12-27-2004, 02:11 AM
Scott: I absolutly agree that the main aim of most art, visual or otherwise, is communication. Even when done as a sort of cathartic release or therapy it's still about perhaps finding a way to communicate with yourself ( i know that sounds alittle touchy feely, but I'm of the opinion that theraputic stuff like diaries and cathartic paintings allow us to confront our feelings by externalizing them, and thus you are communicating with an externalized piece of yourself) However I would like to disagree with you about stylization being a crutch...although not completely. Yes, if used to avoid having to learn how to accuratly depict light and shadow then yeah, absolutly, stop drawing cartoon characters and study some real life. However stylization can be a way of taking well know forms and giving them life and imagination. Just because something is stylized doesn't mean it has to be any less detailed, just that the detail has personality, or perhaps has been replaced by some interesting pen marks or brush strokes. I think Arthur Rackham's trees are a perfect example of that. They're crawling with detail and personality.
On your second point, about some artists not having much to say because all they know how to do is draw comic book style characters in over-extended hero poses...AMEN The more you know about the world and cultures and nature and everything the richer your ideas are going to be...studying one thing to the exclusion of all else is a good way to overspecialize and become that famed "one trick poney". New and interesting ideas and innovation come best from the inclusion of otherwise disperate elements and ideas. We live in a time where the phrase "everything's already been done" has become disturbingly familiar, and to create new forms you have to go farther afield...although obsessing about what has and hasn't been done is a good way to make yourself crazy too. So what if someone created a creature/vehicle/building like yours before, you shouldn't let that worry kill imaginative out-flow...the best way to come up with good ideas is to come up alot of them...ok my ramble alarm just went off again, maybe I'll post more later
Is there a way to download these to disk?
Thanks for the links Nose /images/graemlins/smile.gif
12-28-2004, 11:53 AM
QuickTime Pro player allows me to download a video, by clicking on the little flyout triangle at the lower right of the playback bar... but only once the file has finished downloading, and only if the creator didn't prohibit downloads. Not sure if this feature is present in the free player.
The Pro player is just $30, it offers a lot of editing features for the price, kind of essential for anyone working with QT.
You can also look on your HD for the temporary browser cache files, they're .MP4's.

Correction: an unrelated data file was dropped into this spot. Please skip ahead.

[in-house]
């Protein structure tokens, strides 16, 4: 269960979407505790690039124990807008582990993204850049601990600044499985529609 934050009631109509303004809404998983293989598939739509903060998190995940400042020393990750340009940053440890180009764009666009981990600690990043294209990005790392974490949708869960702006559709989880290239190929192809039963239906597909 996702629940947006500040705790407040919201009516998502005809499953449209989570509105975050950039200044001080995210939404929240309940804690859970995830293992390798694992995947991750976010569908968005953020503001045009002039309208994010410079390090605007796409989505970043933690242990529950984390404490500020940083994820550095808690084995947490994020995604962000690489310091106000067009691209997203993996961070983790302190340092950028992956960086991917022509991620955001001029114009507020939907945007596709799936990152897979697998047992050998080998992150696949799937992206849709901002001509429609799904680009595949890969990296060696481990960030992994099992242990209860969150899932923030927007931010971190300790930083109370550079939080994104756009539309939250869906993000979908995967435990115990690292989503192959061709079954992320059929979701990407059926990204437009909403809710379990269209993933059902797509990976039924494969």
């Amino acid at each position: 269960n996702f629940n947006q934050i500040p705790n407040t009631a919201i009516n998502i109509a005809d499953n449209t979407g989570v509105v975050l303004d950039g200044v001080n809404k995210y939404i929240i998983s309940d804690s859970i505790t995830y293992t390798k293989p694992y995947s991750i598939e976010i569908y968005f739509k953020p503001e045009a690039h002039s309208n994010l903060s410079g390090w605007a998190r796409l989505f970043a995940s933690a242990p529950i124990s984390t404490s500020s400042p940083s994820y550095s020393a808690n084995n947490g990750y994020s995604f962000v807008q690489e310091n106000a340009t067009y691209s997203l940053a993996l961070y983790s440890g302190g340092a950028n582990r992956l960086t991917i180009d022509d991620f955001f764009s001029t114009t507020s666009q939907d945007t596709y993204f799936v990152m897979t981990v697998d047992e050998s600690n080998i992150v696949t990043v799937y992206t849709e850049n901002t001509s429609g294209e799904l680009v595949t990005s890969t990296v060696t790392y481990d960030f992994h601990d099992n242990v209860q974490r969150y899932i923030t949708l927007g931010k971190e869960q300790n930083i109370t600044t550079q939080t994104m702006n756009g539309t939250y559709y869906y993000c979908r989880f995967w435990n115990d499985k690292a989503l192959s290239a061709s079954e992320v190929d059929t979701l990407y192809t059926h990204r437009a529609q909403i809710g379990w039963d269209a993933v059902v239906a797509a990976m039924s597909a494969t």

Haha got it, it was just a matter of looking at the html source :
and so on...
12-29-2004, 09:25 AM
Glenn Vilppu drawing videos. Not the best quality, but offers some insight.
12-29-2004, 10:24 AM
Thanks for the links, will have a good read through those Loomis books over the holidays.
01-06-2005, 10:17 AM
Does anybody have those videos?
It's not free, but I'm considering it...buying it that is.
Actually, I take it back. If you click on 'View Full Info' you'll see sample clips of video tutorial.
OH FUCK'N AAAAA@#!! Those samples are great!....must see must watch must learn.
03-11-2005, 09:30 PM
http://www.starwars.com/img/ep3trailer2/poster.jpg (http://nsvapp-prod-rr.stream.aol.com/fugu?t=large&nsvid=/aol/us/moviefone/movies/2004/lucasfilm/aol/starwars_revengeofthesith_017722/starwars_ep3_clip_04;bitrates:700,512,350,220,120, 36,26&s1=Ewan%20McGregor&s2=&s3=%27Star%20Wars%20E pisode%20III%27%20-%20Web%20Documentary%20-%20Clip%20No.%204&live=0&skin=default&restartUrl=h ttp%3A//movies.channel.aol.com/feature/starwars/episode_3_video.adp&pid=DL&brand=AOL&len=338&count ry=US&company=AOL&version=1.0&franchise=MOVIES%3A% 20General&FUGU_SPEED=2000000&showads=1&autoplay=tr ue&sync=1)
Well, it's concept art....if you click on it.
Well, it's concept design related.
04-06-2005, 04:17 PM
More star wars stuff, by Feng Zhu.
06-28-2005, 09:24 AM
Here's a video of how Jim Lee draws.
What's weird is I draw similiar to this, but slower.....what he did in 30 minutes would probably take me 4 hours.
King of Daveness
06-29-2005, 01:58 AM
For those who can't be bothered, right-click save these...
film 1 (http://www.cafvids.com/ahnov-2004/hughes01.mp4)
film 2 (http://www.cafvids.com/ahnov-2004/hughes02.mp4)
film 3 (http://www.cafvids.com/ahnov-2004/hughes03.mp4)
film 4 (http://www.cafvids.com/ahnov-2004/hughes04.mp4)
film 5 (http://www.cafvids.com/ahnov-2004/hughes05.mp4)